"War is a profession by which a man cannot live honorably; an employment by which the soldier, if he would reap any profit, is obliged to be false, rapacious, and cruel!"
"Whoever desires to found a state and give it laws, must start with assuming that all men are bad and ever ready to display their vicious nature, whenever they may find occasion for it."
"A multitude is strong while it holds together, but so soon as each of those who compose it begins to think of his own private danger, it becomes weak and contemptible."
"A prince… who wishes to guard against conspiracies should fear those on whom he has heaped benefits quite as much, and even more, than those whom he has wronged; for the latter lack the convenient opportunities which the former have in abundance. The intention of both is the same for the thirst of dominion is as great as that of revenge, and even greater. A prince, therefore, should never bestow so much authority upon his friends but that there should always be a certain distance between them and himself, and that there should always be something left for them to desire."
"A prince is further esteemed when he is a true friend or a true enemy, when, that is, he declares himself without reserve in favor of some one or against another. This policy is always more useful than remaining neutral."
"A truly great man is ever the same under all circumstances; and if his fortune varies, exalting him at one moment and oppressing him at another, he himself never varies, but always preserves a firm courage, which is so closely interwoven with his character that everyone can readily see that the fickleness of fortune has no power over him."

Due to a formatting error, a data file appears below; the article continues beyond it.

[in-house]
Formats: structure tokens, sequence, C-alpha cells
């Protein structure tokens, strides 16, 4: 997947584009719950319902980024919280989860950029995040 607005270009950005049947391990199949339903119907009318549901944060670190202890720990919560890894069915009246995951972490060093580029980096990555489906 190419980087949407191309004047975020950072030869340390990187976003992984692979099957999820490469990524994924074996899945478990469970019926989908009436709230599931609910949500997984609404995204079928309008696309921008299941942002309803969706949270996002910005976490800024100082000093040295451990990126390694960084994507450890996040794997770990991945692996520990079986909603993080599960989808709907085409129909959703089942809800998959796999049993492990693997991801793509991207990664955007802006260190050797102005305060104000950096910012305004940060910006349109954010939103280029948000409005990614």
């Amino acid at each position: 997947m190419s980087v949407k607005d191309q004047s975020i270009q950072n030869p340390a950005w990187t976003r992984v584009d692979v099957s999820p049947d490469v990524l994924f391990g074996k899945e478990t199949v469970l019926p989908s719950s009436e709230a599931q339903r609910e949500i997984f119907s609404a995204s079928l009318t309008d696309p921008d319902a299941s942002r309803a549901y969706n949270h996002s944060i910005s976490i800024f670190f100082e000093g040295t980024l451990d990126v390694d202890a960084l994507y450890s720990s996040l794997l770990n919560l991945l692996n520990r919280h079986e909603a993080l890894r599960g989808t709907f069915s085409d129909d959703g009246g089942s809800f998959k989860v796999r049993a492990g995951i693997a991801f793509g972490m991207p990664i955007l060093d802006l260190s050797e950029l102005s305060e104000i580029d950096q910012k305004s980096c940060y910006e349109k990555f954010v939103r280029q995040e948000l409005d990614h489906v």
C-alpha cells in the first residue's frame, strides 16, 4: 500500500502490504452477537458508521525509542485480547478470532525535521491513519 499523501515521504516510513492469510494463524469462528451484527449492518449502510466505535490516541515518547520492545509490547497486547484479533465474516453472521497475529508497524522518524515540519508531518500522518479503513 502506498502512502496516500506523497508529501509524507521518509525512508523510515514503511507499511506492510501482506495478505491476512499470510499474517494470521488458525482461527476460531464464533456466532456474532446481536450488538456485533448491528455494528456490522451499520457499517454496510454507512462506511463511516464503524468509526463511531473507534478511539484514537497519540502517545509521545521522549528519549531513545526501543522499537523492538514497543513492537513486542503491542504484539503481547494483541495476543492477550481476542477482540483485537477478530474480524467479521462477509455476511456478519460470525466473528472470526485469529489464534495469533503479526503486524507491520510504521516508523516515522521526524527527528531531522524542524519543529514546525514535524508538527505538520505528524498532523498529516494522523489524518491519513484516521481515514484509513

"Government consists mainly in so keeping your subjects that they shall be neither able nor disposed to injure you; and this is done by depriving them of all means of injuring you, or by bestowing such benefits upon them that it would not be reasonable for them to desire any change of fortune."
"A wise prince will seek means by which his subjects will always and in every possible condition of things have need of his government, and then they will always be faithful to him."
"There is no other way of guarding one’s self against flattery than by letting men understand that they will not offend you by speaking the truth; but when everyone can tell you the truth, you lose their respect. A prudent prince must therefore take a third course, by choosing for his council wise men, and giving these alone full liberty to speak the truth to him, but only of those things that he asks and of nothing else; but he must ask them about everything and hear their opinion, and afterwards deliberate by himself in his own way."